Panic Sets in at Carnoustie

By November 9, 2005, 5:00 pm
Editor's Note: The Big Break IV ' USA vs. Europe, is The Golf Channels fourth installment of its hit television series. As the title suggests however, this seasons format has been tweaked to include a team dynamic. But that in no way means the stakes arent high for each individual, as the contestants will be vying for entry into select European Tour tournaments in 2006.
 
In a first for the Big Break IV, two teams were headed to the Elimination Challenge after both squads failed to match Old Man Par during last weeks Immunity Challenge.
 
All seven remaining players would face elimination from the show and their chance at The Big Break.
 
Big Break IV
U.S. team captain Paul Holtby blasts out of a bunker in an effort to avoid elimination.
The biggest Elimination Challenge that weve been in so far. The most we had had was six, now theres actually seven. So, Ill take those odds any day, said T.J. Valentine on chances of staying alive.
 
We were relieved that the USA were there as well. Not that we wanted to knock them out, its just that it increased our chances of staying in, said Warren Bladon of Team Europe.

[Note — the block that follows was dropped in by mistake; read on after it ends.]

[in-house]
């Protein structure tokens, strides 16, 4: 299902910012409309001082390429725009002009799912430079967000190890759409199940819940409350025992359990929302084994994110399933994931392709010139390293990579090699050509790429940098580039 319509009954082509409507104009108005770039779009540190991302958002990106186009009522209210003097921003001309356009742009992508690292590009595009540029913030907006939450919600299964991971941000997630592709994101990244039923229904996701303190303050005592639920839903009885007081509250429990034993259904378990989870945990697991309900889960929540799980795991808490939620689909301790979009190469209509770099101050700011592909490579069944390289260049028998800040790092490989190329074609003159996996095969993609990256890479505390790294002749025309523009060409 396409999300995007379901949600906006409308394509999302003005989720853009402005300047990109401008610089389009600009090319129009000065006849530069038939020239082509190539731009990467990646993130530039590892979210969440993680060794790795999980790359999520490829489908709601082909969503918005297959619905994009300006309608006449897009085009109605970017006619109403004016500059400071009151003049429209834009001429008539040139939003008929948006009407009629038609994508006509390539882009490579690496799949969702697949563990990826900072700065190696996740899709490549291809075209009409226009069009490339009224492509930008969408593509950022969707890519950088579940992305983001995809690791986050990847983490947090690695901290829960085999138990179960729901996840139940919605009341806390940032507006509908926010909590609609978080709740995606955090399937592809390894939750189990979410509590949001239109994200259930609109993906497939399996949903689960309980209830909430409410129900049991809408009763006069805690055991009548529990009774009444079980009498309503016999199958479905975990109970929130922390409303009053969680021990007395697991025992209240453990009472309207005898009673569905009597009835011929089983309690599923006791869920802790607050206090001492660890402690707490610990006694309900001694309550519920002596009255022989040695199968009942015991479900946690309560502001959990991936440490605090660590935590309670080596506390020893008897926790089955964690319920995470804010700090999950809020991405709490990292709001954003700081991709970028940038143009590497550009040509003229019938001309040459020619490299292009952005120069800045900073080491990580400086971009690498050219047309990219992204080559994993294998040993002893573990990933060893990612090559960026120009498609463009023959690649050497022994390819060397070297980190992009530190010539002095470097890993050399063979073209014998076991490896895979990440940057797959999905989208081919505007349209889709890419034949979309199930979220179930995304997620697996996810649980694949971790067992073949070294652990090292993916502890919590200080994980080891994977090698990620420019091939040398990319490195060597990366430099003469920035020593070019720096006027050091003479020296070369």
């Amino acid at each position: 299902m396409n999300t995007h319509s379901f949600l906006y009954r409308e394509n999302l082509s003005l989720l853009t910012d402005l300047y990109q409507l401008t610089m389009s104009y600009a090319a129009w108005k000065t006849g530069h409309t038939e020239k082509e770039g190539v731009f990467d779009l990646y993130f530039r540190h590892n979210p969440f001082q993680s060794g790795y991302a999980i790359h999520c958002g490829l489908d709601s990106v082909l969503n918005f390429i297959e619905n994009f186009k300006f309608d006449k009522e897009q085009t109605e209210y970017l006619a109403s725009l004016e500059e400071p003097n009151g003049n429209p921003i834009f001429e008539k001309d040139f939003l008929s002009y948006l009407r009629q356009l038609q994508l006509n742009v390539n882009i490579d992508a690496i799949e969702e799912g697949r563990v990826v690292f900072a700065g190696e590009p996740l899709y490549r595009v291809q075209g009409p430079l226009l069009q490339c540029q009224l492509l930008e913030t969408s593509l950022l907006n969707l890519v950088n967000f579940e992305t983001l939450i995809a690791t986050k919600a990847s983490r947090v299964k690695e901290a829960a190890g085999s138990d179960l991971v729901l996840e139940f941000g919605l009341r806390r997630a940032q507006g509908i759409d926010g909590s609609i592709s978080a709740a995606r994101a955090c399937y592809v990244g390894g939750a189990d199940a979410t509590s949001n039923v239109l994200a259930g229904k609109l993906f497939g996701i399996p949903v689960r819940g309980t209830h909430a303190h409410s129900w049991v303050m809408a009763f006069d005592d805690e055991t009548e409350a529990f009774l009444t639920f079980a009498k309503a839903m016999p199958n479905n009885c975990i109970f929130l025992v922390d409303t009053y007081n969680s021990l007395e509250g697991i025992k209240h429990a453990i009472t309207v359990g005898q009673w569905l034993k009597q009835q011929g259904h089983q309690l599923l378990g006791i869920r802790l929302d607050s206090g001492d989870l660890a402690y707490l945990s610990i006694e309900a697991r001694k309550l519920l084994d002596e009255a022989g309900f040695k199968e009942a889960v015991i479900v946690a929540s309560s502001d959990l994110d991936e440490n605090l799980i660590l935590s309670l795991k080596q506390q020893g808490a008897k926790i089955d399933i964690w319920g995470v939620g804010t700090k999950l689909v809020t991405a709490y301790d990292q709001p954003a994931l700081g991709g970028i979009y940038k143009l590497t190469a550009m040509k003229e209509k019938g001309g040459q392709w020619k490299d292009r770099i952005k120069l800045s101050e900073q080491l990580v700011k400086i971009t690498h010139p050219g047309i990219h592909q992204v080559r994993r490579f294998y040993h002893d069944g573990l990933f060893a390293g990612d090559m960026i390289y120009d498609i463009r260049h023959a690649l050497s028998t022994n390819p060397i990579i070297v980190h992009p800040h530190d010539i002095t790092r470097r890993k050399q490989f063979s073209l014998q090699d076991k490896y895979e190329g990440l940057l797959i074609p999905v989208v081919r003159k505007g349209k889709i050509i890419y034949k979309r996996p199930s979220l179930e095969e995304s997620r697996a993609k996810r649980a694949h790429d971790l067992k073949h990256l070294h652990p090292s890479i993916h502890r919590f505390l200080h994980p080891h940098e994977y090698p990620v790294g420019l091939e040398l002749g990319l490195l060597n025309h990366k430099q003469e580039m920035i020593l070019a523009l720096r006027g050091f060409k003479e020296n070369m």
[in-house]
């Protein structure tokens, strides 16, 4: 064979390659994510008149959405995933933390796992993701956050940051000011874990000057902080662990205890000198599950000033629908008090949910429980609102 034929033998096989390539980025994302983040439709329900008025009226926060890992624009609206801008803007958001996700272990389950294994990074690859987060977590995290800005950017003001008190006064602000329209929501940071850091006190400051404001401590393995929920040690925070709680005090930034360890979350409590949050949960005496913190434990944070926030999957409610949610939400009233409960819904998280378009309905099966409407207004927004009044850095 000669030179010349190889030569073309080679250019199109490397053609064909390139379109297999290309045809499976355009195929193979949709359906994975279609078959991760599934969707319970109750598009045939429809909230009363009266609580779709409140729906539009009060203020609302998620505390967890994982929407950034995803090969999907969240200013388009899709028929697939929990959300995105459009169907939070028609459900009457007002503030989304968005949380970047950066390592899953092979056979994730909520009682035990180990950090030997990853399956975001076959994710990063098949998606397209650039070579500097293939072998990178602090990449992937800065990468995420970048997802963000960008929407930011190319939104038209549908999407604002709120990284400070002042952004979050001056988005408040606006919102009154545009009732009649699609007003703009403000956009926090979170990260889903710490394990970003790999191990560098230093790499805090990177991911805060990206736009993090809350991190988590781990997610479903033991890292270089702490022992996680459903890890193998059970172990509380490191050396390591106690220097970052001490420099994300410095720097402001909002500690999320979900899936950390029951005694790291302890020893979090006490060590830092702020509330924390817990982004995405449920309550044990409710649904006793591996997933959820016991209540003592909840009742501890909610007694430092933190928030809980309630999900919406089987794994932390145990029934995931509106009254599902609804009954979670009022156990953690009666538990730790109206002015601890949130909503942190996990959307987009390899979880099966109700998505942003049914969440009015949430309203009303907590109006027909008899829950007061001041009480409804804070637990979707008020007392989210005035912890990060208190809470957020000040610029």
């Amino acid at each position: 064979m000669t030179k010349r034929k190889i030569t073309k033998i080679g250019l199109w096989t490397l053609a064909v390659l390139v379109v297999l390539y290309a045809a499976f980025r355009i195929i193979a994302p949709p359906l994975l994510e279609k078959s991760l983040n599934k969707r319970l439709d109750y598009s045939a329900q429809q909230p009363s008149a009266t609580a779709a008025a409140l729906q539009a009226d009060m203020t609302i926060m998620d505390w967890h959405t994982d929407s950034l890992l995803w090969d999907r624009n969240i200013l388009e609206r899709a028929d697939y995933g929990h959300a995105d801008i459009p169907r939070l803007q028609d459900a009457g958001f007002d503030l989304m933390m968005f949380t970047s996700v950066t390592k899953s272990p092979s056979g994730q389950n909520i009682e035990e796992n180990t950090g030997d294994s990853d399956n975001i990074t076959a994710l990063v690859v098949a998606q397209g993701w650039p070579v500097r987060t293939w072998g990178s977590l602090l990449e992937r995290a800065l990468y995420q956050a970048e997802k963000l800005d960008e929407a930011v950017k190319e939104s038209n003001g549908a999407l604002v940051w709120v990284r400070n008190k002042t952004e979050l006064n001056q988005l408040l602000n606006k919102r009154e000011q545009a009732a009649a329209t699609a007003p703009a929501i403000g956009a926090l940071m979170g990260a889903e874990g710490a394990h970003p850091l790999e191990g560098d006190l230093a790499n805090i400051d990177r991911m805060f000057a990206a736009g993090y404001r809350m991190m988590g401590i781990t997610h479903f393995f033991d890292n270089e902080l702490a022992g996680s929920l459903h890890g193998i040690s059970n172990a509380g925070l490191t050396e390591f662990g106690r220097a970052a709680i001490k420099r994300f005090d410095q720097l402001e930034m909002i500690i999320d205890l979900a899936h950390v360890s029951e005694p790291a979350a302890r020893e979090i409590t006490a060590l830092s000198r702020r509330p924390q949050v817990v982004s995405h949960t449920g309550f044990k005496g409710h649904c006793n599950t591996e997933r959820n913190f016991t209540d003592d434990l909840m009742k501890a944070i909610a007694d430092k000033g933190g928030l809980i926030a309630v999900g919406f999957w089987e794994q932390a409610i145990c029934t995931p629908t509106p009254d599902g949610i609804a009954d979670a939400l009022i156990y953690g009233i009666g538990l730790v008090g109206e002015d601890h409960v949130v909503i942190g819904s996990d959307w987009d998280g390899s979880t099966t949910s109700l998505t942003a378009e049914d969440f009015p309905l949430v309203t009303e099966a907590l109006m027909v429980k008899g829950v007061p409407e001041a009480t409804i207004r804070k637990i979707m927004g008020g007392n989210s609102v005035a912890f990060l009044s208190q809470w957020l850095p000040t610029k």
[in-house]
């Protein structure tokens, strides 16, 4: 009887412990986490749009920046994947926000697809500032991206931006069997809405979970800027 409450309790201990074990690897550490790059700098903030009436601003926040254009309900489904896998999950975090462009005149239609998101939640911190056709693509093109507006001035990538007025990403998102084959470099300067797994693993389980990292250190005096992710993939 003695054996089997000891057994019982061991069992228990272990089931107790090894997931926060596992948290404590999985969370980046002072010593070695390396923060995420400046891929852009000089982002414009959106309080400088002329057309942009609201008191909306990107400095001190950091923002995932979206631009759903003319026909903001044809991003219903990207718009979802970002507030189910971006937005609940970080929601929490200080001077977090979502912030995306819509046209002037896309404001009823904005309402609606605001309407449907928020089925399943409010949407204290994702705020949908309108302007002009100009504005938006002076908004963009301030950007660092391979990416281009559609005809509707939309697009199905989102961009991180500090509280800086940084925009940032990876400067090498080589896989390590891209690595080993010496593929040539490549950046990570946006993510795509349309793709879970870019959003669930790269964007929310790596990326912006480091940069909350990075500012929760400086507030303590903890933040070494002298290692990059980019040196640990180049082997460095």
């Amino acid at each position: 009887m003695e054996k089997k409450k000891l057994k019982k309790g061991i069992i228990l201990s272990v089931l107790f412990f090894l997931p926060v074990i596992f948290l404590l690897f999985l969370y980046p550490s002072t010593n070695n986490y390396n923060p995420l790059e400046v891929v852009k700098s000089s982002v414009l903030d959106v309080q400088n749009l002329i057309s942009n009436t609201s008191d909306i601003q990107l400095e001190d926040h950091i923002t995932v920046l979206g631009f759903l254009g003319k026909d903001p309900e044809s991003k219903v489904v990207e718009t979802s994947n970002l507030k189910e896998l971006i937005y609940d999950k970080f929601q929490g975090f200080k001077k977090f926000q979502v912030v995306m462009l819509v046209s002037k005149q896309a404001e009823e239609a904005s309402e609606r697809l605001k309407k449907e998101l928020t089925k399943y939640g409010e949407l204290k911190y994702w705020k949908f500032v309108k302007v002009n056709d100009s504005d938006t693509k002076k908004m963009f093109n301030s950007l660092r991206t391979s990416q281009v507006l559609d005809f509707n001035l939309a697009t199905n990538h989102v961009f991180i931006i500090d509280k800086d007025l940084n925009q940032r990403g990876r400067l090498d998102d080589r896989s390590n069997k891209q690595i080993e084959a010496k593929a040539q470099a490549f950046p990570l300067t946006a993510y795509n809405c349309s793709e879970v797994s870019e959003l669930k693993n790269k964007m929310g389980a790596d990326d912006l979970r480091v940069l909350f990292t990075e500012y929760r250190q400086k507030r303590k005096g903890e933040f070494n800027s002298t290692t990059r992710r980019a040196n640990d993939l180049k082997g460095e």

For the Elimination Challenge, each player would get two shots each from three different short game locations. At the end of each round the player with the shortest total distance away from the hole would be safe from elimination. The four remaining players then would play three holes of stroke play to see who would ultimately be sent packing.
 
Having a 40-yard shot over a couple of mounds in front of the green for their first shot, Guy Woodman set the tone by knocking both his attempts to within a total of 18 feet of the hole. His teammate Bladon ' but rival in this part of the show ' easily topped that mark with a total of just 10 feet.
 
Warren is a solid player ' all-around, said Valentine admiringly of his European counterpart.
 
Bladon, however, had to sweat it out as he watched his score threatened by both Paul Holtby of the U.S. and Thomas Blankvoort of Team Europe, the latter missing the mark by just inches.
 
With Bladon safe from elimination, the group started off to the next location but not before Marty Wilde Jr. collapsed to the ground, an apparent case of anxiety getting the better of him.
 
All this stuff was going through my head, it was horrendous, recalled Wilde Jr. on his mild panic attack. I was beating myself up. I was in the worst frame of mind ever.
 
Wilde Jr. rebounded nicely in the second round, however, as the players faced a long bunker shot with the added difficulty of trying to avoid its steep face.
 
Wilde Jr. almost holed his second shot and watched comfortably as his teammates Blankvoort and Woodman and the USAs Randall Hunt failed to match his prowess out of the sand. With just two players set to go, Wilde Jr. was starting ' albeit a bit to soon - to feel good.
 
The feeling was indeed short lived, as U.S. team captain Holtby stuck both of his attempts close to the flagstick ' for a total of about 6 feet - to win the second round and join Bladon in the next episode.
 
He hits two beautiful shots, the way he wanted to do it, and Im thinking, He deserves to be on the next show, said Hunt out of respect for his team captain Holtby.